“We both were dressed stylish and bright,” Olivia said. “I guess she spotted me, I spotted her. I didn’t know who she was. She seemed cool. I liked her vibe. I went about my day with my friends and my goddaughter. A little bit later, I realized she was going on, to perform.”

And that’s when Olivia’s inaugural Summer Hoot experience kicked into high gear. The woman that Olivia connected with was Naiika, of Naiika Sings, one of last summer’s Hoot performers. Naiika, who did not know Olivia was a performer herself, ended up, while on stage, inviting Olivia up to perform.

Naiika, of Naiika Sings

“Whenever I’m at a show, it’s a full body experience, and I’m dancing down by the stage,” Olivia said. “I have such a respect for other performers.”

That day at the Summer Hoot while Naiika was performing, Olivia continued, “There was a feeling of, ‘Yeah this is going to be awesome,’ and I felt it. Something about it was very New York. She did not know I was a performer, but you can tell. Most performers look like they want you to call them on stage at any moment.

“I came on stage and it was such a beautiful moment because she had such a beautiful show, honestly. It was very interactive and very loving and she was sharing a lot about herself and I thought that was so cool. Her music was cool. It was very much my vibe.”

Olivia joined Naiika Sings—who is playing the 2022 Summer Hoot as well—for one tune. She believes it was their last song.

Afterward, Olivia’s friend from Saugerties said she should play the Summer Hoot herself, with her band. So Olivia approached Ruth Ungar Merenda, and her husband, fellow Mammal and co-Hoot organizer, Mike Merenda. The rest, as they say, is Hoot history.

So Olivia K and the Parkers, which according to the band’s website is an “all-Brooklyn fusion of soul, jazz, gospel, and art rock” that speaks “to expansive minds and righteous spirits everywhere,” will shape the Summer Hoot in a big way this year. And with Naiika Sings returning, who knows what might happen on stage.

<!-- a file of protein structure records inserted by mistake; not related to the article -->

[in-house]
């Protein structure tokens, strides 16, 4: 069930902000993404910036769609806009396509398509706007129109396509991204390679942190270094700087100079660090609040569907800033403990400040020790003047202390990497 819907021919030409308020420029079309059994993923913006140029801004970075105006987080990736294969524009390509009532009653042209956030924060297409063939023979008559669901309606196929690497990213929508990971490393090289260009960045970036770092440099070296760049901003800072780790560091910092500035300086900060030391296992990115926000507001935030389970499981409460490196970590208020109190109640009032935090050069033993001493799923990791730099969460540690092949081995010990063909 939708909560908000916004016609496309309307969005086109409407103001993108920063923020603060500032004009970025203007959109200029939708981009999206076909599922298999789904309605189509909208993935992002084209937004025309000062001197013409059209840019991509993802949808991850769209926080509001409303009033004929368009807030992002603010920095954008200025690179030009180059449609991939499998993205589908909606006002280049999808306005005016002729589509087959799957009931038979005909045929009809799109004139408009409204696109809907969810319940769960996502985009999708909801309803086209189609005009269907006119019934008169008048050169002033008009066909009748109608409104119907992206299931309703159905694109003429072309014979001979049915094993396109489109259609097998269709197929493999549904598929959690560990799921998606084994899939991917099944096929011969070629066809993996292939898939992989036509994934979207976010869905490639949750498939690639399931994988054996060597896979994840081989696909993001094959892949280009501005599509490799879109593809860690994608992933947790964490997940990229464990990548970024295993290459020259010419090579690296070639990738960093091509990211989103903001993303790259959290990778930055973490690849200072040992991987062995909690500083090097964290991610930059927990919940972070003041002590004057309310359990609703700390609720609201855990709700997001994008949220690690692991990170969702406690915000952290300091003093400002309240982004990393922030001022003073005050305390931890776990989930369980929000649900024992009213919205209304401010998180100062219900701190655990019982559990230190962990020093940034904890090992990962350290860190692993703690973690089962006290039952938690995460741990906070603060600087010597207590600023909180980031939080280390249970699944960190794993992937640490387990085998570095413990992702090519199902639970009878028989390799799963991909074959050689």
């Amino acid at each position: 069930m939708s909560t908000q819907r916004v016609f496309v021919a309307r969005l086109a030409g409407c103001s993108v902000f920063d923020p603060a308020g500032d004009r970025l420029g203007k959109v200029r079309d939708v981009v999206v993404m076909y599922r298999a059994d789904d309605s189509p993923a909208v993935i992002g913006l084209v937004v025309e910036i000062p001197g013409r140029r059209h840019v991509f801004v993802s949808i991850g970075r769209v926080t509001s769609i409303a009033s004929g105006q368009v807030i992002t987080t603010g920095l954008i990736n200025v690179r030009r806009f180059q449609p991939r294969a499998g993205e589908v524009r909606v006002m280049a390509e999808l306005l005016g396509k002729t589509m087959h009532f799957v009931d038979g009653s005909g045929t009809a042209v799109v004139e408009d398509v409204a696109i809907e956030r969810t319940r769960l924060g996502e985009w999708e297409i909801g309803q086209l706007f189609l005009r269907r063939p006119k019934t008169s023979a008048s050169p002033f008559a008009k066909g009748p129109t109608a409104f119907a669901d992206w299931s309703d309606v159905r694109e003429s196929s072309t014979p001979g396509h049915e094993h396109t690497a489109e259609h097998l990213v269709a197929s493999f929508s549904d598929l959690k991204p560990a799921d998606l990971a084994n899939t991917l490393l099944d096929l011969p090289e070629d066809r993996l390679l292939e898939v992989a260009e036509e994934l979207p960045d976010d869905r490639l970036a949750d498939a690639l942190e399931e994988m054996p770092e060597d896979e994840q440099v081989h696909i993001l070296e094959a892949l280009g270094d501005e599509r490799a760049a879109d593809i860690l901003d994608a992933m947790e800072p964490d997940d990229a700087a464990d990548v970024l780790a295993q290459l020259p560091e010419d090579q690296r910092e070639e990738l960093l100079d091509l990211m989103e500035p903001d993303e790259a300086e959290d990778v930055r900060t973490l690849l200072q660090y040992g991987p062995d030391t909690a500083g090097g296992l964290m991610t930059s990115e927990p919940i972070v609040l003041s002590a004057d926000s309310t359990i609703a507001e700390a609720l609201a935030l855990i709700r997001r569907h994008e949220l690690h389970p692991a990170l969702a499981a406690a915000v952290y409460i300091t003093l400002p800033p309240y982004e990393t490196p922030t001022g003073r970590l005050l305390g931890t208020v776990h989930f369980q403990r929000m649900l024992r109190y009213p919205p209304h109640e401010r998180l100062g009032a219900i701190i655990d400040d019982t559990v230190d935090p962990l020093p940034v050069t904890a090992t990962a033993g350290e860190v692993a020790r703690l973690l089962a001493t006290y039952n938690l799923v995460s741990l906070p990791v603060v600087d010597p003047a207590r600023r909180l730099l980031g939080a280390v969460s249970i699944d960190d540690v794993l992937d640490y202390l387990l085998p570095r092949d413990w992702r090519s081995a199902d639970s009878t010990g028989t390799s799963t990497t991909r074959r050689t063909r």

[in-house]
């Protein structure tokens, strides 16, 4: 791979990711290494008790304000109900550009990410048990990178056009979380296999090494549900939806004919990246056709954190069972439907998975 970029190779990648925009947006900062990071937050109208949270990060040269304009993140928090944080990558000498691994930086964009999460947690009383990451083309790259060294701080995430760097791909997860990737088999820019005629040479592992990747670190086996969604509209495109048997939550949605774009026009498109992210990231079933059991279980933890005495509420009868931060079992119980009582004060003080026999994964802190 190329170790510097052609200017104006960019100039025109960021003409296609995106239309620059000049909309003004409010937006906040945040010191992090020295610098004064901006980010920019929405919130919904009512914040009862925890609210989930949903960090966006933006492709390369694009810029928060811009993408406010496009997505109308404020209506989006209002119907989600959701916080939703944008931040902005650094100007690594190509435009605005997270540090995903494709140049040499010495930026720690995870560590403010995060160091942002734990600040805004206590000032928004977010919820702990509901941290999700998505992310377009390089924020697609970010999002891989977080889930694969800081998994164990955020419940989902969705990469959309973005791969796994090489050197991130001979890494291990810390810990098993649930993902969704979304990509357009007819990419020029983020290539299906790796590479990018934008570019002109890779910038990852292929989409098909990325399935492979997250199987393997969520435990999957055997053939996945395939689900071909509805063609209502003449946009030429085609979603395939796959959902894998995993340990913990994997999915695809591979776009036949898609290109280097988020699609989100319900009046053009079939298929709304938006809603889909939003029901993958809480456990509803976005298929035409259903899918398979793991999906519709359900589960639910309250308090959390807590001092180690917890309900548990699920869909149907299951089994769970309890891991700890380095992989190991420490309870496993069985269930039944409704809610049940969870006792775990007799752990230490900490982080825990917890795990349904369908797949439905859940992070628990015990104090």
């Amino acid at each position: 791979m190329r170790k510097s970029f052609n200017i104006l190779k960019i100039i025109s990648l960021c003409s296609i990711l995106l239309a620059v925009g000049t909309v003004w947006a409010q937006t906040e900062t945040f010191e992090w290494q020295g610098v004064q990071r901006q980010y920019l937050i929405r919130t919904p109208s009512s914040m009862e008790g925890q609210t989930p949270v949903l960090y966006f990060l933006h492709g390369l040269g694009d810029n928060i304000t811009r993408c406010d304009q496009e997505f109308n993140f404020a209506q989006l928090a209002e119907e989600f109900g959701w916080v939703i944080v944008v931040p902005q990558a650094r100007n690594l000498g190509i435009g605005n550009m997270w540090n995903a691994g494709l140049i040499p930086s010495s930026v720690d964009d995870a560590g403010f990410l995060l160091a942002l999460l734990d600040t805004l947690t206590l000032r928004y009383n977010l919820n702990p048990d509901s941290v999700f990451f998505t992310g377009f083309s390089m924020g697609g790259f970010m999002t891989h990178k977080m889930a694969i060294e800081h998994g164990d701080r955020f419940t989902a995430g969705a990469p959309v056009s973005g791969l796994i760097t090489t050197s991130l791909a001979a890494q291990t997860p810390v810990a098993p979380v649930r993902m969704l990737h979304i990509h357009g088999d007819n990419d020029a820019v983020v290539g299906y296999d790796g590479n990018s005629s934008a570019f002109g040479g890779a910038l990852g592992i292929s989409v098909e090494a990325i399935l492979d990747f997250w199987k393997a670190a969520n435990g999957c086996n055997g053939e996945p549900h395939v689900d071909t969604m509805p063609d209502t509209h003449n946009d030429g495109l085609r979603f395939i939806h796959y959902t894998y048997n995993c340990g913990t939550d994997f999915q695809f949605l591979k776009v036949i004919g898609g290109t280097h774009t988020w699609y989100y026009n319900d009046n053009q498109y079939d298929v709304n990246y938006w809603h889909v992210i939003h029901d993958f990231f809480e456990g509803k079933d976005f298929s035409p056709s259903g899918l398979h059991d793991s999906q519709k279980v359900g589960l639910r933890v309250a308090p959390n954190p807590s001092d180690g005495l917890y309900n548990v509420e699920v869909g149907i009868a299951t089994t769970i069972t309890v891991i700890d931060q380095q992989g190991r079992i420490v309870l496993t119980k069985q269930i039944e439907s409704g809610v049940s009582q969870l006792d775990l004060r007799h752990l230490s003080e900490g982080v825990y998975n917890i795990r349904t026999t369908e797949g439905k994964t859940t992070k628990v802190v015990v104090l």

Asked if the Summer Hoot setting played any role in her singular experience at last year’s festival, Olivia said yes—absolutely.

Summer Hoot Stage & Kids

“The summer hoot has an openness and a glow to it that are very different,” she said. “I love the setting. It’s so refreshing. It’s a really refreshing experience. You have that sense of space, sprawling space—there were people vacationing, camped out in their tents, people picnicking. It really lent itself to any speed you wanted to be at.”

What's to Know, If You go

Visit for information on all things Summer Hoot, from music, activities and purchasing tickets and passes, to camping, lodging and the venue.

Camping at the Summer Hoot is available for $50 per site. Hostel-style indoor lodging is available for $50 per bunk, and includes a mattress and pillow. Bunk-sleepers should bring their own toiletries, towel, pillowcase, and bedding or sleeping bag. Saturday and Sunday breakfast is included in the cost of camping and lodging.

Volunteers who work two, four-hour shifts on details that include the main gate, EMT, trash/recycling, parking or kitchen will receive a free weekend pass in exchange for their time.

Advance weekend passes are available for $80. These include admission and guaranteed parking. Day passes and “Pay-What-You-Can” tickets will also be available at the door.

“Taste the Garden” tickets cost $200 and include a weekend pass to the Summer Hoot; VIP donor reception at 4-6 p.m. on Friday evening, with garden tours, live music from Jay Ungar & Molly Mason and friends; and locally-sourced organic hors d’oeuvres and beverages.


Music at the Summer Hoot will be presented on two stages at the base of Hoot Hill, named for Pete and Toshi Seeger. Pete Seeger, a member of the Rock and Roll of Fame and founder of the Clearwater environmental organization, is a past Hoot performer.

Other veterans of The Summer Hoot (and Winter Hoot) include David Bromberg, Natalie Merchant, Ani DiFranco, Amy Helm, Larry Campbell, Teresa Williams, Byron Isaacs, Simi Stone, Dan Bern, AC Newman, Elizabeth Mitchell, Loudon Wainwright III, Dom Flemons and many others.